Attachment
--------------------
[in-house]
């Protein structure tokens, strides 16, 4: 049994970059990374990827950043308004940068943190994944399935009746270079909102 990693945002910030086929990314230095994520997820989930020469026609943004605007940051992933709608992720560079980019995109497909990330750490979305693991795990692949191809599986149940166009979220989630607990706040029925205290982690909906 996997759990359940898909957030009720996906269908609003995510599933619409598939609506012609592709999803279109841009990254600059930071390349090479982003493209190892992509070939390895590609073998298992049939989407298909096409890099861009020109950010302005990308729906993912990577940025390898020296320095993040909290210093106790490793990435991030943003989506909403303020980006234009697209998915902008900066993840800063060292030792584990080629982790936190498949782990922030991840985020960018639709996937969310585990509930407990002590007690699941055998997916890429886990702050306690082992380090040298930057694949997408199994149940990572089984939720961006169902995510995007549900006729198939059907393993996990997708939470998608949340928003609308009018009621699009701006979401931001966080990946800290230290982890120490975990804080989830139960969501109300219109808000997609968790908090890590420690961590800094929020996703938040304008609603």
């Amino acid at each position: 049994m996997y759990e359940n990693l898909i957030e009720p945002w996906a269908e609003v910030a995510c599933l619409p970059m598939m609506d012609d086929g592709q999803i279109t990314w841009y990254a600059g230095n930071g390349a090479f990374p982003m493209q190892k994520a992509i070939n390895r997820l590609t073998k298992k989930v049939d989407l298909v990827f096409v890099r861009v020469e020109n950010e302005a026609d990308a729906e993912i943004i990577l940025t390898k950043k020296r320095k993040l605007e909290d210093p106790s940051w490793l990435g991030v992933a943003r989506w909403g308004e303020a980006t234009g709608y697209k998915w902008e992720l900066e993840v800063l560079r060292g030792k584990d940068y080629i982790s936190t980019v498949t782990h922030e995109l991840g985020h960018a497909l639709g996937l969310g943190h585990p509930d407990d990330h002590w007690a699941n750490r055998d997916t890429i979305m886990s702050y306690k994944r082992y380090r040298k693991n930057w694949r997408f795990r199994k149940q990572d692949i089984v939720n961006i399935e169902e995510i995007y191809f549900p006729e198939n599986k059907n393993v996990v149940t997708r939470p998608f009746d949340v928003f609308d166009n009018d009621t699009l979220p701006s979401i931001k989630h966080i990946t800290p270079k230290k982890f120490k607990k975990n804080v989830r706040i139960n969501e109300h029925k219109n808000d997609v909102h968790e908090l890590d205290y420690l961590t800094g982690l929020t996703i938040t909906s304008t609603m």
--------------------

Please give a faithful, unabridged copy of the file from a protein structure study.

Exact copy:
[in-house]
């Protein structure tokens, strides 16, 4: 049994970059990374990827950043308004940068943190994944399935009746270079909102 990693945002910030086929990314230095994520997820989930020469026609943004605007940051992933709608992720560079980019995109497909990330750490979305693991795990692949191809599986149940166009979220989630607990706040029925205290982690909906 996997759990359940898909957030009720996906269908609003995510599933619409598939609506012609592709999803279109841009990254600059930071390349090479982003493209190892992509070939390895590609073998298992049939989407298909096409890099861009020109950010302005990308729906993912990577940025390898020296320095993040909290210093106790490793990435991030943003989506909403303020980006234009697209998915902008900066993840800063060292030792584990080629982790936190498949782990922030991840985020960018639709996937969310585990509930407990002590007690699941055998997916890429886990702050306690082992380090040298930057694949997408199994149940990572089984939720961006169902995510995007549900006729198939059907393993996990997708939470998608949340928003609308009018009621699009701006979401931001966080990946800290230290982890120490975990804080989830139960969501109300219109808000997609968790908090890590420690961590800094929020996703938040304008609603």
């Amino acid at each position: 049994m996997y759990e359940n990693l898909i957030e009720p945002w996906a269908e609003v910030a995510c599933l619409p970059m598939m609506d012609d086929g592709q999803i279109t990314w841009y990254a600059g230095n930071g390349a090479f990374p982003m493209q190892k994520a992509i070939n390895r997820l590609t073998k298992k989930v049939d989407l298909v990827f096409v890099r861009v020469e020109n950010e302005a026609d990308a729906e993912i943004i990577l940025t390898k950043k020296r320095k993040l605007e909290d210093p106790s940051w490793l990435g991030v992933a943003r989506w909403g308004e303020a980006t234009g709608y697209k998915w902008e992720l900066e993840v800063l560079r060292g030792k584990d940068y080629i982790s936190t980019v498949t782990h922030e995109l991840g985020h960018a497909l639709g996937l969310g943190h585990p509930d407990d990330h002590w007690a699941n750490r055998d997916t890429i979305m886990s702050y306690k994944r082992y380090r040298k693991n930057w694949r997408f795990r199994k149940q990572d692949i089984v939720n961006i399935e169902e995510i995007y191809f549900p006729e198939n599986k059907n393993v996990v149940t997708r939470p998608f009746d949340v928003f609308d166009n009018d009621t699009l979220p701006s979401i931001k989630h966080i990946t800290p270079k230290k982890f120490k607990k975990n804080v989830r706040i139960n969501e109300h029925k219109n808000d997609v909102h968790e908090l890590d205290y420690l961590t800094g982690l929020t996703i938040t909906s304008t609603m």